For environmental science the uncertainty surrounding Brexit is particularly troubling, as much of the legislation which safeguards our wildlife and environment is based on EU directives. These directives have had an overwhelmingly positive effect on environmental issues in the UK. In addition to this, very little has been revealed by the government with regards to environmental legislation, and such issues are classically ignored in British politics.
The ‘Great Repeal Bill’ has recently been announced, which will allow the transcription of EU directives into domestic law, keeping desired components and discarding those which are not. Pro-Brexit rhetoric involved ‘removing the red tape inhibiting development’, referring to restrictions enforced to protect threatened and ecologically important species and habitats. In rewriting this legislation, especially without positive pressure from the EU, environmental aspects may be underrepresented in favour of easier planning permissions and therefore quicker development. This would be highly detrimental to ecological processes in the UK. However, the ability to rewrite legislation, and not being restricted by EU directives, may allow for more adaptable systems of environmental protection necessary for a rapidly changing climate. For example protected areas, traditionally static areas of heightened environmental protection, may instead be varied spatially and temporally to fit changing species range and biome shifts.
In recent years steps have been taken by the international community towards a more sustainable society, with growing acknowledgement of the importance of large scale cooperation and unilateral efforts in these matters. Despite Brexit not affecting the UK’s involvement with global treaties such as CITES, and membership of international bodies such as the IPCC and IPBES, there will be changes in our involvement with EU directed projects. One such project, Horizon 2020, provides grants for research, technology and innovation in order to move towards a sustainable and fair society. Though this project is open to all countries, Brexit may cause a shift in the UK’s political direction towards less progressive destinations. Funding has been guaranteed for Horizon 2020 projects until we leave the EU, though beyond that is still unclear.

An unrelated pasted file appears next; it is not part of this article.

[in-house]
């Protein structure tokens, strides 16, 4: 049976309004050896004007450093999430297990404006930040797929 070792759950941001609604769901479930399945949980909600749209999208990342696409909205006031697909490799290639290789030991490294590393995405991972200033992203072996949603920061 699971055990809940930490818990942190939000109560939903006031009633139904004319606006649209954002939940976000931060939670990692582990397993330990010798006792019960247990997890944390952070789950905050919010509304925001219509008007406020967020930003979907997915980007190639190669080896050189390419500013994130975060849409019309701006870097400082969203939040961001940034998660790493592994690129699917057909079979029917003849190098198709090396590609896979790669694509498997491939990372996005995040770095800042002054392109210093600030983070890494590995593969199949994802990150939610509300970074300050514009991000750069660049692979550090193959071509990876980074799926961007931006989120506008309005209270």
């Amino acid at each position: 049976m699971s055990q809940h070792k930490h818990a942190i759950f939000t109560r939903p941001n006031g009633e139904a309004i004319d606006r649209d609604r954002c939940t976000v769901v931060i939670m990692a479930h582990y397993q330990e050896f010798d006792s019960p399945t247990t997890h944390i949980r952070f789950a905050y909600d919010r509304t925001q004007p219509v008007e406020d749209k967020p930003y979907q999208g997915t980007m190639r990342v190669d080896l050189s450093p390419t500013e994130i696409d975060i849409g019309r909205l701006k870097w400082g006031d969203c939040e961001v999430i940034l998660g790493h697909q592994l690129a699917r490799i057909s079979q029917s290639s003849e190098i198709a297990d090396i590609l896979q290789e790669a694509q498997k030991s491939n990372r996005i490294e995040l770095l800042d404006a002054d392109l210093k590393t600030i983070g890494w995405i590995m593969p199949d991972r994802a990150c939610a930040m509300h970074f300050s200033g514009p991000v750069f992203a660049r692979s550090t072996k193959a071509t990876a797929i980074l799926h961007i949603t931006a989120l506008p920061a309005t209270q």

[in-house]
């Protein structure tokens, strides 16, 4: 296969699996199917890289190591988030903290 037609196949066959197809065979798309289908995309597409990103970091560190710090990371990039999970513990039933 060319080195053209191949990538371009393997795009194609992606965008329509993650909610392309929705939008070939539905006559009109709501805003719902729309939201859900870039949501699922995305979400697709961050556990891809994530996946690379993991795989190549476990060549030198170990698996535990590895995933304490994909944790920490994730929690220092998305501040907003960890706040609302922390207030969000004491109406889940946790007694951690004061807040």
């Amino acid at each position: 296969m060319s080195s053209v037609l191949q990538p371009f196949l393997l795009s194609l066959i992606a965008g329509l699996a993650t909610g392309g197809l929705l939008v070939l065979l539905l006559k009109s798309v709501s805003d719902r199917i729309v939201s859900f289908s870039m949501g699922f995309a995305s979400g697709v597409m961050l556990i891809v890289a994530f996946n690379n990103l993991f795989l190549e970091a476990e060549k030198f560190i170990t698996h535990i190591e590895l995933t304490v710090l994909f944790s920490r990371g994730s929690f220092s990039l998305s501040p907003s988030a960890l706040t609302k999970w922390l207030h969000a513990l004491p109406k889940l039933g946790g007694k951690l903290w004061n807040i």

There may also be difficulties in international collaborations in environmental research, as cross-border movement becomes more complicated and gaps in funding emerge. A confidential survey of Russel Group Universities conducted by The Guardian found significant discrimination against UK researchers in EU projects, as British researchers become a ‘financial liability’ due to funding insecurity. Funding has been guaranteed for projects involving farmers until 2020, and agro-environmental schemes agreed before we leave the EU. However there is no promise on non-agricultural projects, potentially leaving environmental practice with vastly reduced or non-existent government funding.
Brexit may have effects disastrous to the environment if such factors are not given sufficient notice. However, increased autonomy in legislation may allow more flexibility in ecosystem management and protected areas, and an ability to adapt quicker with contemporary research. Whether Brexit proves harmful to environmental health, or whether it leads to more dynamic and progressive protection depends entirely on the actions of the Government overseeing this transition. With careful decision making and effective prioritisation the UK may emerge from this transition still part of a progressive vision of a green, sustainable society.